At the start of the 20th century, the National Telephone Company in Britain
was a major customer of Ericssons. They imported large quantities of phones
and equipment from Sweden. Although National was a major user of equipment,
they were an operating company rather than a telephone manufacturer. As such,
they had to bear heavy political pressures from the British Post Office which
was lobbying to take over the telephone market for itself. The Post Office could
not meet the demand for phones, so private companies had been able to develop
services in many areas.
National was quite successful in building its own networks and buying out others,
and had standardised on Ericsson phones and Western Electric switching equipment.
By the turn of the century they were taking half the output from LMEs
Swedish factory, so when they proposed a joint venture factory with Ericssons to manufacture
phones in England, both companies saw the opportunities. Ericssons motives were
twofold. Their Swedish factory was unable to keep up the level of supply for
all its customers, and a new factory was needed desperately. Further, a manufacturing
presence in the U.K. would give them a political advantage for U.K. contracts
and the growing British colonial markets. The joint venture with their biggest
British customer would give the firm a local flavour that the Americans would
not be able to match.
National already had a factory at Beeston in Nottingham in 1901, where it was
doing research, repairs and refurbishment rather than building phones. The factory
employed 130 people, compared with under 100 at Ericssons' Swedish factory.
In 1903 the Beeston factory was taken over by the new company , the British
L M Ericsson Manufacturing Co. Ltd. It was owned equally by National and Ericsson.
With unfortunate timing the British Government decided in 1905 that Nationals
license to operate would terminate in 1912. The firms customers and assets
would then be bought out by the Post Office.
The Beeston factory, however, was a commercial success. It had to be expanded
in 1906-07 to cater for the demand. This expansion would have been largely funded
by Ericssons, as National had now reverted to a holding operation until its
license expired. It would not invest money in an operation which would not return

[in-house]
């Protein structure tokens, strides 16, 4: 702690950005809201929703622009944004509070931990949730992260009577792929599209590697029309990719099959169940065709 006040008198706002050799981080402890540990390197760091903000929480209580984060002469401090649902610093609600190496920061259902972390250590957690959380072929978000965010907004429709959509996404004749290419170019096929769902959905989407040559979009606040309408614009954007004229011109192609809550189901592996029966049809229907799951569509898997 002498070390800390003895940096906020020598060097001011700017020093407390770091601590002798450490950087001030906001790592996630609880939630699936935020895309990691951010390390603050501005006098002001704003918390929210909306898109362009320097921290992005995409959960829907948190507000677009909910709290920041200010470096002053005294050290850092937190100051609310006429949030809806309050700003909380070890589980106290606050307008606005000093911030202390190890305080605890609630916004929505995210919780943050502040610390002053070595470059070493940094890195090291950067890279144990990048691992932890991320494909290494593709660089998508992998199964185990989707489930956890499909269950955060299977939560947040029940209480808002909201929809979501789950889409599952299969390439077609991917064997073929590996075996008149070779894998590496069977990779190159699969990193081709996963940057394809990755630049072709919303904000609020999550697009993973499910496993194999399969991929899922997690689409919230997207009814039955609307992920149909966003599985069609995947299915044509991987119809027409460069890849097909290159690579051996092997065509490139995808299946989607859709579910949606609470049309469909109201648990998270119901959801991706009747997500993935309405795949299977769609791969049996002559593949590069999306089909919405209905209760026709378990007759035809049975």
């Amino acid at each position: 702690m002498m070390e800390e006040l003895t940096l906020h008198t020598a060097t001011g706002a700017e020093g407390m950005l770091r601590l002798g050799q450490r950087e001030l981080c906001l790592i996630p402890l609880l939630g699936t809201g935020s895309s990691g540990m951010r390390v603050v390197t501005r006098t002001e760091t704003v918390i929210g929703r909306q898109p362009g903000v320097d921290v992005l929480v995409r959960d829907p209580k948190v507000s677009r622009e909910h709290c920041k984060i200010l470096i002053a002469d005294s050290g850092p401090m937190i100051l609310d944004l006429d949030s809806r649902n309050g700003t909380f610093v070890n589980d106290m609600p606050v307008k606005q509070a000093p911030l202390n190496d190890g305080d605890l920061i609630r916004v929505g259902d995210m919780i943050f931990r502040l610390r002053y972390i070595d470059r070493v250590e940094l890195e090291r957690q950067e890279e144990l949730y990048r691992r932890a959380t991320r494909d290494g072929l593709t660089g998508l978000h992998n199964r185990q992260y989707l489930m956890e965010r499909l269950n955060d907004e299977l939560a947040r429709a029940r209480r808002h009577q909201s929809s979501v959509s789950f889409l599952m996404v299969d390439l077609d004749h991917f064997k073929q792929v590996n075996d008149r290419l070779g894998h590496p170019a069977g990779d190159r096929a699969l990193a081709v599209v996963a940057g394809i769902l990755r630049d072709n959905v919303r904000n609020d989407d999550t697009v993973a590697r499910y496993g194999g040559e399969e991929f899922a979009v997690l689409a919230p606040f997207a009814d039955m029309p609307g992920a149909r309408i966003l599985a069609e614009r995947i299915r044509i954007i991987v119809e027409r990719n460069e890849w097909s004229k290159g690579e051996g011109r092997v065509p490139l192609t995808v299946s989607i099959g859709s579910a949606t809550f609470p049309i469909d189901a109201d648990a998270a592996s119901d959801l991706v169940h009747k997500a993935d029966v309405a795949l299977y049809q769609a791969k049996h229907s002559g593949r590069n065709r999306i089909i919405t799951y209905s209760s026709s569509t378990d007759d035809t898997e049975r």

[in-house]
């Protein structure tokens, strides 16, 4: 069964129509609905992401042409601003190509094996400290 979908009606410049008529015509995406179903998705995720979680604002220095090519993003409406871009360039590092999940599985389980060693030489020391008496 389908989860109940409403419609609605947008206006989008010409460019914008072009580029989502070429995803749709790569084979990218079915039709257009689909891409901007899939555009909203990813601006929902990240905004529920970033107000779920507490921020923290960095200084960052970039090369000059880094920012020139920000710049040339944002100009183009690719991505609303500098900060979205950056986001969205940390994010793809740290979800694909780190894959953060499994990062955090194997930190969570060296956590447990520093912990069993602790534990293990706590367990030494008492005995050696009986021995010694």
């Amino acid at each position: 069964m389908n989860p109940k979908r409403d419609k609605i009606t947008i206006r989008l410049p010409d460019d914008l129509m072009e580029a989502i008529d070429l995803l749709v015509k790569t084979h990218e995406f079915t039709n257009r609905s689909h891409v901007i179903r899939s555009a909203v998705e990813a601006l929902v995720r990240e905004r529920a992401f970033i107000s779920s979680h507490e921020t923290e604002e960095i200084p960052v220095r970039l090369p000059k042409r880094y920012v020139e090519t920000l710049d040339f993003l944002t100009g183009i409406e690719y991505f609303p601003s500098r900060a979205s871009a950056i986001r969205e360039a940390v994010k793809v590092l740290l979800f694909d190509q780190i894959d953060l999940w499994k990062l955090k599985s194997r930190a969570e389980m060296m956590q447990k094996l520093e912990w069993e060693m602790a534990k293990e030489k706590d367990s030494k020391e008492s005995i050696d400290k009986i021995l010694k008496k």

an immediate profit. In 1911 Ericssons finally bought out Nationals share
of the factory. Although no longer selling to National, it was producing large
amounts of equipment for the now enlarged British Post Office.
Beeston continued to grow, and in 1925 the capital was increased by sales of
shares from two hundred thousand pounds to half a million pounds. The money
was used to upgrade the factory for the manufacture of automatic telephone exchanges
as part of the British Post Offices automation plans. The name of the
company was also changed to Ericsson Telephones Ltd in March 1926. The local presence
paid off, as Ericssons got the largest share of the BPO contracts. The exchanges
were a Strowger design, and many were still in operation until late in the twentieth
This manufacture of another companys design was not unusual. Beeston had
been building equipment under contract for many years. In 1929 it even began
the manufacture of totalisator betting equipment for Britains racecourses.
It was designing its own phones to suit its wide markets. The company was allowed
a fair degree of independence from its parent, although there were two Swedish
representatives on the board of directors. During the 1930s Ericsson Telephones
Ltd was producing as much income as the parent factory in Stockholm.
In 1939, the Second World War broke out. ETL looked like it would be seized
by the Government under the Trading With The Enemy Act, if Sweden was invaded
by Germany. To avoid this, the parent company reduced its shareholding in
ETL to below 50 percent, and removed the two Swedish directors. During the war
Beeston produced radios for the R.A.F. and carried out repairs to exchanges
and equipment damaged in the bombing. By the end of the war the factory employed
5,500 people. It also sold equipment to many countries previously serviced by
the Swedish factory. It had become an independent entity, and was under very
little influence at all from its parent company.
In 1950 and 1951 the remaining Swedish shares were sold on the British market,
and all involvement in the firm by Ericssons ceased.
For a comprehensive catalog of British Ericsson phones, see
Bob Freshwater'sTelephone File website
Sources: The National Telephone Company of Great Britain Graham Marshall
L M Ericsson 100 Years Aatman Kuuse & Olsson
National Telephone Journal 1906 information provided by Linley Wilson
British Telephones Web Site and CD The Telephone File - Bob Freshwater
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